Thursday, February 21, 2008


I posted this link a few days ago about how obese people and smokers, in the long run, and compared to healthy people, are actually cheaper to treat medically due to a shortened lifespan, based on this study in the Dutch Journal PLoS Medicine. posted an article by Daniel Engber about the political applications of this study.

First of all, this reminds me of all the anti-smoking ads that show people how much smokers cost employers in terms of "smoke breaks" (legally, btw, everyone is allowed one 15 minute break every 4 hours -- Is it that much different than the amount of time you non-smokers are waisting by reading this blog right now? -- I've worked in an office, I know for a fact that no one works 100% of the time) and health problems.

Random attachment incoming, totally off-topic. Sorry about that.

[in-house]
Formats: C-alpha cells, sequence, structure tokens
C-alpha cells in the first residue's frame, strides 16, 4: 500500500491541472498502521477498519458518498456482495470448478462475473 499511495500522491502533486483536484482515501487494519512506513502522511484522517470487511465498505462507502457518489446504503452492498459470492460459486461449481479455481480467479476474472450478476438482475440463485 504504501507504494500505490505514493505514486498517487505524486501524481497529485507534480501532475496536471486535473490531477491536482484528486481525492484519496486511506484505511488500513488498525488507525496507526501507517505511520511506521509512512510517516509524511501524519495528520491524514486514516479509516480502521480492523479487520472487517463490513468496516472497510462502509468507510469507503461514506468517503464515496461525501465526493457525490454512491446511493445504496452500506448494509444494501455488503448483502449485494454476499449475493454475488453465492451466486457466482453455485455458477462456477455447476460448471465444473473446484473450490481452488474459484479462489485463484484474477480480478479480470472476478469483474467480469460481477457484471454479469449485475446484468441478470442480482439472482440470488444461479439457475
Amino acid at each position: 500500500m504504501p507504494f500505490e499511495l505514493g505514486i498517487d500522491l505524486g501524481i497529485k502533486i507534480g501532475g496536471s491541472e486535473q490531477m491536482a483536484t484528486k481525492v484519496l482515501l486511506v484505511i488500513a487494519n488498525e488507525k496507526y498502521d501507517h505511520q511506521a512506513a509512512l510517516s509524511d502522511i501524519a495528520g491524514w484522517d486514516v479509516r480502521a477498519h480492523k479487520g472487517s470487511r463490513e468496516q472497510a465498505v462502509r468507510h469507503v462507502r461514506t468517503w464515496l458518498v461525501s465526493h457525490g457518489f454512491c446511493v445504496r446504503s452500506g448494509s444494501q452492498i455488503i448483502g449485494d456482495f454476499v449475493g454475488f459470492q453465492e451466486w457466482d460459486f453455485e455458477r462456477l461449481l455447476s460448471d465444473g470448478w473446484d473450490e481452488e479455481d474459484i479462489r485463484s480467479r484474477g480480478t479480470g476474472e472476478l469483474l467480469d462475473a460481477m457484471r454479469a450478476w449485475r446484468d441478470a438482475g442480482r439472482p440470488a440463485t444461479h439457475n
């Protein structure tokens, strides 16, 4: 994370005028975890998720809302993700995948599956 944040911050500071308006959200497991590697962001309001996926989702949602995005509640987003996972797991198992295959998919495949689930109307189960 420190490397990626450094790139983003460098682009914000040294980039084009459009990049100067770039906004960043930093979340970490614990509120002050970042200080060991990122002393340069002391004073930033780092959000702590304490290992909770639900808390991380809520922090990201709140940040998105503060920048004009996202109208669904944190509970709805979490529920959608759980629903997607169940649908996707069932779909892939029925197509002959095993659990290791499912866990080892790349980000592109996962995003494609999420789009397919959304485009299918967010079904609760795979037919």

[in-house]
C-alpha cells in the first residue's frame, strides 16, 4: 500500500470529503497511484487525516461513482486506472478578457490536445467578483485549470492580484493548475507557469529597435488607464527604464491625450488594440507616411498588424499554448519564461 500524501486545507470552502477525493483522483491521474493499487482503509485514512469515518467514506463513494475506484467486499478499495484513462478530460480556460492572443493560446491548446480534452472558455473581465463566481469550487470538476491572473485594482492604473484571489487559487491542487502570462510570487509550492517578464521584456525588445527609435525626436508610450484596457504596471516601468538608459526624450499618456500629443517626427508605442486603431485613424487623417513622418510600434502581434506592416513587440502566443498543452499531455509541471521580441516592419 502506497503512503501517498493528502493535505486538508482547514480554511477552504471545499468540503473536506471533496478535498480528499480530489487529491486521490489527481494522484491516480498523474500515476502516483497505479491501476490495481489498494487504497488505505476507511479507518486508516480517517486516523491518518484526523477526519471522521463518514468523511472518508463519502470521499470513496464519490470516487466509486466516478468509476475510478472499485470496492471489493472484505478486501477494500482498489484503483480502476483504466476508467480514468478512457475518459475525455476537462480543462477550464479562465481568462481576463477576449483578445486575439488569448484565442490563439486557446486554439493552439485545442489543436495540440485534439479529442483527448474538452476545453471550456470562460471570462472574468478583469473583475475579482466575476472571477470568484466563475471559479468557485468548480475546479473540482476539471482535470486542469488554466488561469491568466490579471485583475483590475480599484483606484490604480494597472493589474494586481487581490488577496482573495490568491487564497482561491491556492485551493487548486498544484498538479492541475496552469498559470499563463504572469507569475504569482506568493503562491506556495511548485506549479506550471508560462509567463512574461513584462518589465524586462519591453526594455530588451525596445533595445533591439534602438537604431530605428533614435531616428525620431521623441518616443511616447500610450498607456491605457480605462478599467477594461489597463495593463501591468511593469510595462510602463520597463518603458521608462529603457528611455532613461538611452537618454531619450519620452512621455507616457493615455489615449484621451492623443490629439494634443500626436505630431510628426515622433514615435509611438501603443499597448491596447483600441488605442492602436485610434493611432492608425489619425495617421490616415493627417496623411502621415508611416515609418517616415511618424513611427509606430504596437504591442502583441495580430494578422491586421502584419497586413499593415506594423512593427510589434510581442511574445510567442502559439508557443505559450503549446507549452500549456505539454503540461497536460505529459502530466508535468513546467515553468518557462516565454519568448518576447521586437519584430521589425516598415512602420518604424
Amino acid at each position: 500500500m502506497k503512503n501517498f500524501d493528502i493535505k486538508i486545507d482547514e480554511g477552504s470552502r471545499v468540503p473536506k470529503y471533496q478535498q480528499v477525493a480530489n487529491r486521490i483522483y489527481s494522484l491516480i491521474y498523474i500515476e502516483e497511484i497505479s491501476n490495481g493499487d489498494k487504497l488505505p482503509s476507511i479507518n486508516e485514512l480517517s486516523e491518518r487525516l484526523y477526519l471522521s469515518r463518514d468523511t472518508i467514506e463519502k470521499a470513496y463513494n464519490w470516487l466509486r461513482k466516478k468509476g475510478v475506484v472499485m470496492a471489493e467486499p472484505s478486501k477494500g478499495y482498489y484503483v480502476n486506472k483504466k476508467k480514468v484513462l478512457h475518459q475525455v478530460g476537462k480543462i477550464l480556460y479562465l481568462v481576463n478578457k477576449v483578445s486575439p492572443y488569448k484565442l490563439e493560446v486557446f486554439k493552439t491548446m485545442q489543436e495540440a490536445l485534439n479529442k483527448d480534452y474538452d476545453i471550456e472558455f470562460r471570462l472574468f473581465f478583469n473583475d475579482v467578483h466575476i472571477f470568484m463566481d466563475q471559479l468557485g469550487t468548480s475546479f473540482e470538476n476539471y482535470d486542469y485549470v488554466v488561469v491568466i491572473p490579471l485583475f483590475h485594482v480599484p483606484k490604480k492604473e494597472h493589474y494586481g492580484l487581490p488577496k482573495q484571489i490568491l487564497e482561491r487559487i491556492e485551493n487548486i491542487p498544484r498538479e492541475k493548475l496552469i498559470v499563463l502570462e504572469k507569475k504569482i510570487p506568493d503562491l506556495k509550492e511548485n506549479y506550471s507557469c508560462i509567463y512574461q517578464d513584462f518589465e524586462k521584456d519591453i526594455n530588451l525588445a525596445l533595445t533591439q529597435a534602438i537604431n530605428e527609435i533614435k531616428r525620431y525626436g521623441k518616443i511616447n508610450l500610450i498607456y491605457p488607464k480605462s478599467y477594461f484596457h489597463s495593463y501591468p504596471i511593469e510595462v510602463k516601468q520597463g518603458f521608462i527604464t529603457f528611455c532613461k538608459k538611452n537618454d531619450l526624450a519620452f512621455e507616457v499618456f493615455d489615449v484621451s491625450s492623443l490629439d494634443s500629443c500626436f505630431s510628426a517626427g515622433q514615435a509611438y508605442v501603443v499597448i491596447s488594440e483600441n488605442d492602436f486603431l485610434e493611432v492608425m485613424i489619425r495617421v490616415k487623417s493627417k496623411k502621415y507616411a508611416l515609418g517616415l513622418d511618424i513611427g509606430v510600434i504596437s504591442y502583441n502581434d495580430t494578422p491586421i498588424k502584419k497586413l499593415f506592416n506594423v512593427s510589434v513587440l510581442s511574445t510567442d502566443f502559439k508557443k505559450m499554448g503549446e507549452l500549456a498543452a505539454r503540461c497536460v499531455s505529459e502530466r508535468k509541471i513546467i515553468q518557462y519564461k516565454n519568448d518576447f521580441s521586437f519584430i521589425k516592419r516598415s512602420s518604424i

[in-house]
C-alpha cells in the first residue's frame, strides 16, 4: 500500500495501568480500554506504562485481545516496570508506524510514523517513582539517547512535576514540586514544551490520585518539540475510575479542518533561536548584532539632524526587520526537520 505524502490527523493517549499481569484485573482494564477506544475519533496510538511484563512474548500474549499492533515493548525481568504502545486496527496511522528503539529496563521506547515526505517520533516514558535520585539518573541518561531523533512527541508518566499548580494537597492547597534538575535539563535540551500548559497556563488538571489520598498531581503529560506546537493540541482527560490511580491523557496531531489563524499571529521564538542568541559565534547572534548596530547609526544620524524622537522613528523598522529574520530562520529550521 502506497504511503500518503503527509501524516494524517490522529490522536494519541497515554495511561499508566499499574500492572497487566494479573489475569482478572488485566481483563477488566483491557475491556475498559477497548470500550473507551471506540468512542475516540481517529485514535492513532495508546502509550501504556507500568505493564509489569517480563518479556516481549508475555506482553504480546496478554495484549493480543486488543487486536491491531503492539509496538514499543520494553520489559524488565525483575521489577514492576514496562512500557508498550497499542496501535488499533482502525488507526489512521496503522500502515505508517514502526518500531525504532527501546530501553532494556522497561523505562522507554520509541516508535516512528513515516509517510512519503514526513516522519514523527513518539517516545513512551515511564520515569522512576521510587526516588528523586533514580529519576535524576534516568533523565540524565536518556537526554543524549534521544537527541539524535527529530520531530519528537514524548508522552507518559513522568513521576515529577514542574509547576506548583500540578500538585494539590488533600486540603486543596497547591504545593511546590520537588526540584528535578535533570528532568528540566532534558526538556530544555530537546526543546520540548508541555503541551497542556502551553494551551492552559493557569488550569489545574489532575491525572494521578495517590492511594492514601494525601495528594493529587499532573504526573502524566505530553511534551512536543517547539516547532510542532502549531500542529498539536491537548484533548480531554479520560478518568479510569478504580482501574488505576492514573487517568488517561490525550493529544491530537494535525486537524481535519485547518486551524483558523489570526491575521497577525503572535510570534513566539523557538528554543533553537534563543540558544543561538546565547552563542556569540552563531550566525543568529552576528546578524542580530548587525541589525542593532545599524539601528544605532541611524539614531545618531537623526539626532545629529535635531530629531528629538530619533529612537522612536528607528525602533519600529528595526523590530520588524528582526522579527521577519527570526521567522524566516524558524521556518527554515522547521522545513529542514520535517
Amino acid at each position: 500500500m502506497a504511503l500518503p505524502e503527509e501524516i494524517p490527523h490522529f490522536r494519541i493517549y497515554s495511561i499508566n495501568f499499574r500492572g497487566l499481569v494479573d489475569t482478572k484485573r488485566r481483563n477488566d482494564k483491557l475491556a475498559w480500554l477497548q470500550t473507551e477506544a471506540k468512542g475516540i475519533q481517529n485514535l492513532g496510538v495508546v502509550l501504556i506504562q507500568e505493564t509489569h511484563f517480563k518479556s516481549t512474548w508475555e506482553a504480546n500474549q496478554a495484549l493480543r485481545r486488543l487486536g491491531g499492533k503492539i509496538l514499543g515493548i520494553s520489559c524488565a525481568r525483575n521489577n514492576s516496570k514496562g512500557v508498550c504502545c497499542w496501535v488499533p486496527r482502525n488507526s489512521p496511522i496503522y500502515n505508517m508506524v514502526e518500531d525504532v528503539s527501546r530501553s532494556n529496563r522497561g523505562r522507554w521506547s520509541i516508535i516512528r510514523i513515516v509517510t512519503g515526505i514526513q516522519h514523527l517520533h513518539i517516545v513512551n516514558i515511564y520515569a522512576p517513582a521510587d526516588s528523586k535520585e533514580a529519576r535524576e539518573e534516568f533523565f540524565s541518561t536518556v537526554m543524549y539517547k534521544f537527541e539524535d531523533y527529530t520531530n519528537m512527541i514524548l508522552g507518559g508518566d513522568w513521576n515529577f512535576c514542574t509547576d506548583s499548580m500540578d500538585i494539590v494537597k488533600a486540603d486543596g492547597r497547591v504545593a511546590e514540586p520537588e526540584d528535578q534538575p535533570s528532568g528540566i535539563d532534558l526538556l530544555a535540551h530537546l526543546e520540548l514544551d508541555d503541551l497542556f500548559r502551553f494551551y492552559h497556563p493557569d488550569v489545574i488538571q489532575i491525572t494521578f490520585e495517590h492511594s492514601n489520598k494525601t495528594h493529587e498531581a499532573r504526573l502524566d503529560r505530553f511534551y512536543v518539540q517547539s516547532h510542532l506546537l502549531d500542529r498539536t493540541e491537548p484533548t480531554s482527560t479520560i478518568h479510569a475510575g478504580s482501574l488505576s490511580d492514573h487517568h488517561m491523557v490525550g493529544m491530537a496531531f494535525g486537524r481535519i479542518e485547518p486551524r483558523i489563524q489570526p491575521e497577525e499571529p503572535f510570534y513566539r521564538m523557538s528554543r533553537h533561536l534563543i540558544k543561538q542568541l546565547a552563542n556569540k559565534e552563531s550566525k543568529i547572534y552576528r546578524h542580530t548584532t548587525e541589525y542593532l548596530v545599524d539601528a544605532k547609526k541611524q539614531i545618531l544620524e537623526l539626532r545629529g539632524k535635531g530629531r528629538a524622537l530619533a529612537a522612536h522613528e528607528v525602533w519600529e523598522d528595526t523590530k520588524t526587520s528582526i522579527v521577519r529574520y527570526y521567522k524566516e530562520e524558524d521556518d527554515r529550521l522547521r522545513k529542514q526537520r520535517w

The same article quotes a study that I had never heard of before, but can be found here in the American Journal of Public Health, showing that perception of body weight and body image are far better indicators of mental and physical health issues (by comparing desire to lose weight to time called off).

IE: I'm sick and it's your fault for caling me fat. I hate you.

Slate's article point is this: leave the fatties alone. They're not hurting you as much as they think they are. Let's focus on the real problems in our communities. . .

. . . the homosexuals.

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